We all know the research… working out is important for your health and so is getting enough sleep. For most of us, fitting in both leaves us trying to determine which one we need more of because doing both just seems impossible some days.
You tried waking up early because it’s the best way to ensure you get your workout in (before the day gets away from you or you can think of an excuse). Then, you started trying to get to bed earlier so you’d still be getting enough sleep for your new wake up time. But then you started running out of time at night to do… well, anything! By the time you pick up the kiddos, make dinner, and get everyone situated, you literally have 15 minutes to yourself before you know your head should hit the pillow to get the minimum amount of sleep to be considered a functioning human being. So, which one needs to go… the workout or the sleep?
Working Out vs. Sleeping
The answer, unfortunately, isn’t that simple. Working out and sleep are both crucial to your health.
Working out and being active helps you*:
Builds self esteem
Enhance body image
Makes you happy
Keeps your brain fit
Oh yes, and that doesn’t even scratch the surface about what’s happening to you physiologically (weight loss, stronger heart, muscles, reduction of low back pain, and more). [according to US News & World Report, March 7, 2012]
Improve physical performance
Helps with focus and attention
Helps weight loss or maintenance
Helps avoid accidents
Helps avoid depression
Ratio of Sleep Needed
According to research, sleep has a direct impact on working out. Stages 3 and 4 of sleep are the ones most important to exercise recovery. Human Growth Hormone (HGH) is just starting to be released during Stage 3 and this continues into Stage 4 (deep sleep). Stage 4 is the time when your physical and mental energy are restored. Not getting into Stage 3 and 4 or not often enough, and your workouts could be compromised due to lack of recovery. There’s also been research to show people workout at a lower intensity and for shorter periods of time when they get a poor night’s sleep.
You’re probably wondering now, just how little sleep can I get and still be OK? This is another challenging question because everyone is different. Generally speaking, most adults need between 7 and 9 hours of uninterrupted sleep per night (National Sleep Foundation 2013). Bottom line, if you are cutting sleep short just a few nights a week to get up early and work out, you may be able to swing it because you can (theoretically) make up for it other nights. But, if you try to keep this up every day, your lack of sleep will catch up with you and affect more than just your athletic performance.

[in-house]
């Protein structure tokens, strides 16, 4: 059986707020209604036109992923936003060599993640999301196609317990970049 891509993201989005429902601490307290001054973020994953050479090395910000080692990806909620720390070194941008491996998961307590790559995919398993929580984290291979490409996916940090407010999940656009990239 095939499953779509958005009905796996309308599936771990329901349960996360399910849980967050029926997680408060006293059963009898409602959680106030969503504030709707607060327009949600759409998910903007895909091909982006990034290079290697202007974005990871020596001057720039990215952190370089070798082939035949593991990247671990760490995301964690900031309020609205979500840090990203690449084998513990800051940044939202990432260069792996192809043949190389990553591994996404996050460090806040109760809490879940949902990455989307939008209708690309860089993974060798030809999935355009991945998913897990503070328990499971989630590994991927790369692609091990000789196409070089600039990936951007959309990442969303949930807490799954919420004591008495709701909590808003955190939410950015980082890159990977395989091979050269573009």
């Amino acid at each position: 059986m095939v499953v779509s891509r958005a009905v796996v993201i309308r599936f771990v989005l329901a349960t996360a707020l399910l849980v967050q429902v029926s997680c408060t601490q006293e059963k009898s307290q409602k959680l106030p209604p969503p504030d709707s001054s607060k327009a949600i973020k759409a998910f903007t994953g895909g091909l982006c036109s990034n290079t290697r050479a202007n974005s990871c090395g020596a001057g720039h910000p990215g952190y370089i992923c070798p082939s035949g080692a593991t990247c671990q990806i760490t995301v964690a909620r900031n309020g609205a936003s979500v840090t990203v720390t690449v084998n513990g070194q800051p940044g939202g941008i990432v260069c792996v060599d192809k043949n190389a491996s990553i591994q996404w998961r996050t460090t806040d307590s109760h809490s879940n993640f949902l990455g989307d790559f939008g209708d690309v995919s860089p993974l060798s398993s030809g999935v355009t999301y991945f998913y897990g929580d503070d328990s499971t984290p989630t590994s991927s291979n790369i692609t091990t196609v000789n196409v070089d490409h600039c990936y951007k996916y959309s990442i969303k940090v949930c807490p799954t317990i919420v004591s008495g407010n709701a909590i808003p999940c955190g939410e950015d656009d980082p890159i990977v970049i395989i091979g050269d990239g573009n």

When NOT to Work Out:
Let’s not forget, a lack of sleep has an impact on your physical performance and many caution you should not workout when you’re tired. You run the risk of poor performance, increased risk of injury, a negative impact on your immune system, and interference with tissue repair. Plus, the way exercise feels when you’re tired is never the same as when you are fully rested which might lead to negative feelings about exercise in general.
Of course, working out has been touted as beneficial to increasing sleep quality. A recent study found a positive effect (sleep improved after 16 weeks of exercise, but not immediately) for sedentary women in their 60s with insomnia. Other studies showed insomniacs responding favorably to moderate exercise; it decreased their level of anxiety and they were able to get better sleep at night. Keep in mind, however, experts are still undecided about exercising at night and how it may affect your sleep. Morning and afternoon seem to be in the clear, but avoid working out a few hours before hitting the hay!
So, Which Is It Then?
A ton of data exists to support both sides of this debate… so, what’s the answer? Should I sleep more and workout less, or workout more and sleep less?
Exercise and sleep are equally important for your health. One shouldn’t be sacrificed for the other. If you simply can’t get enough sleep to hit the gym in the morning, you’ll need to find ways to sneak activity in during the day and hold out for longer workouts when you can make it happen after work or on the weekends. Perhaps you could find 15 minutes in the morning, 15 minutes at lunch and 15 minutes after work on the time crunched days? No one said you had to get it all done in one session!
And, if that’s impossible, try to only sacrifice your sleep 2-3 days during the week in order to hit the early morning cycling class, get some extra z’s the other days and, on the weekends, and workout when you can. Voila… best of both worlds!
Which is more important to you?
This article was originally published by AnytimeFitness